By Kalungi Kabuye
Two, unrelated, things happened several years apart but which brought the state of writing in Uganda into sharp focus. It might serve to explain our rather unenviable state of writing.
Six years ago, I was part of a group of Old Budonians, who went to the school to meet its writers’ club. They were really enthusiastic young girls and boys, and I was impressed that it was not only those doing the arts that belonged to the club, as traditionally it would have been. Indeed, the chairman was pursuing PCM (Physics, Chemistry, mathematics) at A-Level.
They introduced us to their publication, a magazine with quite an unpronounceable title, and of which thus I cannot remember. But they seemed to be very proud of it, which was of course all wrong.
In my brief address to them, I explained that a writer cannot leave without being read. We write for the people, who we hope will read our works, otherwise, we should just keep diaries. Trying to isolate ourselves from the rest, believing that because we are writers so we are superior beings and should be in our secluded cocoon with other writers, is all wrong. Arrogance in a writer is very ill-placed.
That same scenario came to mind last month, when the UK-based Ugandan writer Jennifer Nansubuga Makumbi, launched her book, Kintu, at the National Theatre. Unfortunately, I did not attend the event due to unavoidable circumstances, but the cream of Ugandan writers attended, I am told.
I also have not read her book, but I intend to do so at the earliest opportunity. But during an interview with the BBC, she is said to have announced that the ‘literacy desert’ in Uganda was over. This was in reference to Professor Taban Lo Liyong, one of Africa’s best-known poets and fiction writers, who, in 1969, is said to have declared Uganda a literacy desert.
So, 45 years later, Makumbi declares that her very first book has delivered Uganda from that desert. I am still to meet Dr Makumbi, and I am sure she is a nice person. But to declare that she is some kind of prophet the country has been waiting 45 years to deliver us from a desert is typical of the arrogance that bedevils Ugandan writers.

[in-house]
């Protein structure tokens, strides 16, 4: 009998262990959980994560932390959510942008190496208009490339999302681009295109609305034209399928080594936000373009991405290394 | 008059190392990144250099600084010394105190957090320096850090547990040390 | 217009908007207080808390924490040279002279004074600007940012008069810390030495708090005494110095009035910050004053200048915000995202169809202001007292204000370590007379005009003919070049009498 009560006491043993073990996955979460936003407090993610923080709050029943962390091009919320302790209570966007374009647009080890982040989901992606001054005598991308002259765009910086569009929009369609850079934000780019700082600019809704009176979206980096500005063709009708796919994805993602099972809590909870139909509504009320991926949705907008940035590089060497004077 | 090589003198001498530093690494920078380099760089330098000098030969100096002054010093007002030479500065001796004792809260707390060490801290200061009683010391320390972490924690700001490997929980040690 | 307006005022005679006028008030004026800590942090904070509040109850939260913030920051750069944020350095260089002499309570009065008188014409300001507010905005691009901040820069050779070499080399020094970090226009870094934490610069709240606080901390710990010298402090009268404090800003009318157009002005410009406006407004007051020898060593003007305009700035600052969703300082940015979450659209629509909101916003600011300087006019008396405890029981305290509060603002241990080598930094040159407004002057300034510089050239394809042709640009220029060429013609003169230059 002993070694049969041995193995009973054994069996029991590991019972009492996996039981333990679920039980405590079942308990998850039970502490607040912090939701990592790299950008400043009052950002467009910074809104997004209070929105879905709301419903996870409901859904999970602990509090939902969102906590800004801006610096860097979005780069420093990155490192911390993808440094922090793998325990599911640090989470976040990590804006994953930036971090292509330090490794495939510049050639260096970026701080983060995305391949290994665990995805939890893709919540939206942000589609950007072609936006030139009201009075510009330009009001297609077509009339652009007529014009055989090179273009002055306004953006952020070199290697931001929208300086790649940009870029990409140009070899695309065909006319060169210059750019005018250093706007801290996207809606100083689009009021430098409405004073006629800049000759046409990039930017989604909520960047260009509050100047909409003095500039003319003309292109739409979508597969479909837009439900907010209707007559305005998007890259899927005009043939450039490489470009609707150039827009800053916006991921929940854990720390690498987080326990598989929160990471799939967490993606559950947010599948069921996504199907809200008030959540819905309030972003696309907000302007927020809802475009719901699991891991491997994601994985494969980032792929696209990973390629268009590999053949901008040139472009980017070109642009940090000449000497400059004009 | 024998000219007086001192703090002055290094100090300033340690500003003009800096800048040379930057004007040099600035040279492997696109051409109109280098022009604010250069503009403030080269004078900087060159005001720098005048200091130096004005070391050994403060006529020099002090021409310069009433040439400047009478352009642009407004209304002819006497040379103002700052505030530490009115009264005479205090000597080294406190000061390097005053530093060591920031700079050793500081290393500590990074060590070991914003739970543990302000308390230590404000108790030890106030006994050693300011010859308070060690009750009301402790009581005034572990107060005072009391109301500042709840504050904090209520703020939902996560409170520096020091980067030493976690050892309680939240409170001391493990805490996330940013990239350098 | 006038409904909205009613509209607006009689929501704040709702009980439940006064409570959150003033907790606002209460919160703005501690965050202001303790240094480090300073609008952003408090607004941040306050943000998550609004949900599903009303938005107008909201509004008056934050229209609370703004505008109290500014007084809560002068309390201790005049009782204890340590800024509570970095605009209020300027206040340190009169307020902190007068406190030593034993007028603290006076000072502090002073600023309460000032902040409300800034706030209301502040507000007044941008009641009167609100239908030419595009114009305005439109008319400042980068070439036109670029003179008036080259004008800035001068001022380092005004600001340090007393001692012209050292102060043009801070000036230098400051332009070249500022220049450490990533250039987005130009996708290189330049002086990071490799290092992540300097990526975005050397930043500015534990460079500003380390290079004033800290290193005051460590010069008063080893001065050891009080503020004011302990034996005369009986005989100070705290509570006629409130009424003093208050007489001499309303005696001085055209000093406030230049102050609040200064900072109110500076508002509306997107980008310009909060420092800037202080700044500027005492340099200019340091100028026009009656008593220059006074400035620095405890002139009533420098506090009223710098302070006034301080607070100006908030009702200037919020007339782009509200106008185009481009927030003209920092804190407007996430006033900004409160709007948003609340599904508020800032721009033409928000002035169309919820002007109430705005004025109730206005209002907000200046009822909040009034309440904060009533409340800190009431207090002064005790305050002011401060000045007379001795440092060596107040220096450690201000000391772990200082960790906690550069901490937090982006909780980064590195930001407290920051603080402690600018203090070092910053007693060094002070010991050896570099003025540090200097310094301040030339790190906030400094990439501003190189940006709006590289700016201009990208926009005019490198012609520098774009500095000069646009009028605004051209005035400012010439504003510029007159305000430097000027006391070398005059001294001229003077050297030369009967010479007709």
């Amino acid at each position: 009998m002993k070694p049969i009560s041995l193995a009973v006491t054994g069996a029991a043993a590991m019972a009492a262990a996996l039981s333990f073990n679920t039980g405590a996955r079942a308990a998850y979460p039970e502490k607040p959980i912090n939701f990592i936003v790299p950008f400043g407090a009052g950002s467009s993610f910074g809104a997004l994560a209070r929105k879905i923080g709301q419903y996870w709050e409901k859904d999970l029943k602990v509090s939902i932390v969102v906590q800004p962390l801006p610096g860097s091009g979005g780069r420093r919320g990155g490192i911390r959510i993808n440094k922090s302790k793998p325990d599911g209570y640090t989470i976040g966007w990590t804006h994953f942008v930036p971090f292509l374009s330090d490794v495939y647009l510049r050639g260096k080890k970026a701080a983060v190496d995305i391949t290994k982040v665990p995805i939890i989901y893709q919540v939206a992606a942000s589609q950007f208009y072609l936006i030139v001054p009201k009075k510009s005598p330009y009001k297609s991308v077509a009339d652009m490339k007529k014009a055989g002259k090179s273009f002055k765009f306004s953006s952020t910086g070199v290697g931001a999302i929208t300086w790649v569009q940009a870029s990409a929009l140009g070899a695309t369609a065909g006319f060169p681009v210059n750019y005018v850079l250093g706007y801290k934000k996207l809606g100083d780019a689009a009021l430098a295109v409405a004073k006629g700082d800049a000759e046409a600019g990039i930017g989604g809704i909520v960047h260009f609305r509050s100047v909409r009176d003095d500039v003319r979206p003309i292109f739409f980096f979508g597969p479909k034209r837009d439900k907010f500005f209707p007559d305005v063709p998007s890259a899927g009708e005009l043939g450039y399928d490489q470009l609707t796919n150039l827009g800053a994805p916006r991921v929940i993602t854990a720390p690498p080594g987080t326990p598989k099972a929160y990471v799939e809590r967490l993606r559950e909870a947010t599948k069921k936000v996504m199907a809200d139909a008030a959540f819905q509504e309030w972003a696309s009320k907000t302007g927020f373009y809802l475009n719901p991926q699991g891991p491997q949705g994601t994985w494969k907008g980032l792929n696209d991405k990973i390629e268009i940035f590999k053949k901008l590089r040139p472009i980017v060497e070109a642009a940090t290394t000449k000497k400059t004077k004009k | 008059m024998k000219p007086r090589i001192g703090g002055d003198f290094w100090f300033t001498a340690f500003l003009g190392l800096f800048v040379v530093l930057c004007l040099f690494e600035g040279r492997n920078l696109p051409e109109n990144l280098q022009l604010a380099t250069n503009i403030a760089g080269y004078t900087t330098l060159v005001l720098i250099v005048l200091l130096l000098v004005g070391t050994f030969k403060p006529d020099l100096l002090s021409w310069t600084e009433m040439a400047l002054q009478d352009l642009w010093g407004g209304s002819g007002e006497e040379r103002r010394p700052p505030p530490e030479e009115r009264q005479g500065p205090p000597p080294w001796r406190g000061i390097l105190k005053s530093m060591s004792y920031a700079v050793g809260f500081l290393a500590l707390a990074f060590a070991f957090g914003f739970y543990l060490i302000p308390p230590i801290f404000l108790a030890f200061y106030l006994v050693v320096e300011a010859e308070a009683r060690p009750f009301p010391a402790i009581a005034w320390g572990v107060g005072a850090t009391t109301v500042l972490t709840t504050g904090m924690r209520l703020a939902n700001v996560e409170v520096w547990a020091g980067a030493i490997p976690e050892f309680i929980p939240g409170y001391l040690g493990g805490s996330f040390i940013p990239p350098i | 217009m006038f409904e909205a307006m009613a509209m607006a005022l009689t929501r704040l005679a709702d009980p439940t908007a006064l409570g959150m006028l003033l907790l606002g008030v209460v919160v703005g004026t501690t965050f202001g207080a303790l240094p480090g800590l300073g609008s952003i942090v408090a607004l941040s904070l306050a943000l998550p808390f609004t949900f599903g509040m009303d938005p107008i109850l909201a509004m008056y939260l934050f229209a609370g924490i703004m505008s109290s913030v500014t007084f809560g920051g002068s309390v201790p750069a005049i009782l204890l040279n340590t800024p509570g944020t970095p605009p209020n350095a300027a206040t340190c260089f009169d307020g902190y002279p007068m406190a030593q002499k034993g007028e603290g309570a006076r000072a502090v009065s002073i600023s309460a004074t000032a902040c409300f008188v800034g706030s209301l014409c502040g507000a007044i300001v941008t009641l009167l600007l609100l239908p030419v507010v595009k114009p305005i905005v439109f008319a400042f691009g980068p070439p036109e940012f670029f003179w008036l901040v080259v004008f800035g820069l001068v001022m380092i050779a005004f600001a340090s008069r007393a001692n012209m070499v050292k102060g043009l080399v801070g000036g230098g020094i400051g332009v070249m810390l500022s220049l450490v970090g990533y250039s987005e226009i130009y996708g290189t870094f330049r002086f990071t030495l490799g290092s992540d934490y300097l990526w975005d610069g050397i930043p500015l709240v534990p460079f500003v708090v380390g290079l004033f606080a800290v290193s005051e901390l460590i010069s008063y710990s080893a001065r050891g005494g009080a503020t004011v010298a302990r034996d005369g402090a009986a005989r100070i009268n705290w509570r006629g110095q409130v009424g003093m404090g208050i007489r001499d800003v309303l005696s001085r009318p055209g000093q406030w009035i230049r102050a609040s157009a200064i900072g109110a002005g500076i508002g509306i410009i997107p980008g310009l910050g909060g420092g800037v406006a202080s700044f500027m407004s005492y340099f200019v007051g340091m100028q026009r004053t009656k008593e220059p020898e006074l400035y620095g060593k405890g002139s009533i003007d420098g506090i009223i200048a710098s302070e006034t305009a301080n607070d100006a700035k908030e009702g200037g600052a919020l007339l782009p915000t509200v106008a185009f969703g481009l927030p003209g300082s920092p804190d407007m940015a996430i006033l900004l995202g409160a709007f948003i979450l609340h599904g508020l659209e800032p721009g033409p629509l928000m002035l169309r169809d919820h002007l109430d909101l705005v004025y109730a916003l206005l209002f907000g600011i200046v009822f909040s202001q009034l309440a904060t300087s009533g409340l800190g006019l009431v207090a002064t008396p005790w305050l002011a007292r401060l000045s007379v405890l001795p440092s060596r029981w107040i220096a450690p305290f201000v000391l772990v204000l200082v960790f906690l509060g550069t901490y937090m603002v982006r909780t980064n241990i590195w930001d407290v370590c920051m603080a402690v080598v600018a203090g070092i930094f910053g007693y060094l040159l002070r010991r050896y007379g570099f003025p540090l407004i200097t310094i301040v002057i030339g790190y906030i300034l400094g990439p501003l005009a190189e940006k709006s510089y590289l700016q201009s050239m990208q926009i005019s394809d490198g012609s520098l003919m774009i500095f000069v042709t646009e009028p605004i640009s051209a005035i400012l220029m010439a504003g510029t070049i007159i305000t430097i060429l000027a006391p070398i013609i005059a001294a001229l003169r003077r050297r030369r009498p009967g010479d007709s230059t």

I have many friends, who are writers and some of them founded and still belong to FEMRITE, the Uganda Women Writers Association, formed to develop and publish women writers.
They have done a tremendous job, and published many books by women writers. But they are increasingly looking like an exclusive golf club, members only. I would like to know how many Ugandans have ever heard of FEMRITE, or read any of the books the organisation has published.
There are a number of writers groups on social media, and some of the members are obviously talented writers. But they keep it to themselves, revelling in their special status as writers, different from the common, middling masses, milling in their ignorance. But probably very afraid to face the reality of what the public would actually think about their writing.
About a decade ago, the British Council started the Crossing Borders programme, which mentored young Ugandan writers with experienced British writers and novelists. I attended a kind of passing out for some writers that had participated in the programme.
Some of them read from the pieces they had written during the programme, and they seemed to be really proud of what they had done. I was not impressed, just as I was not with the young writers in Budo.
They were just writing for themselves, I wrote in a review, and earned many insults for my efforts. One of them wrote that I knew nothing about creative writing, that I should stick to reviewing concerts and Congolese bands. I wonder where they all are now.
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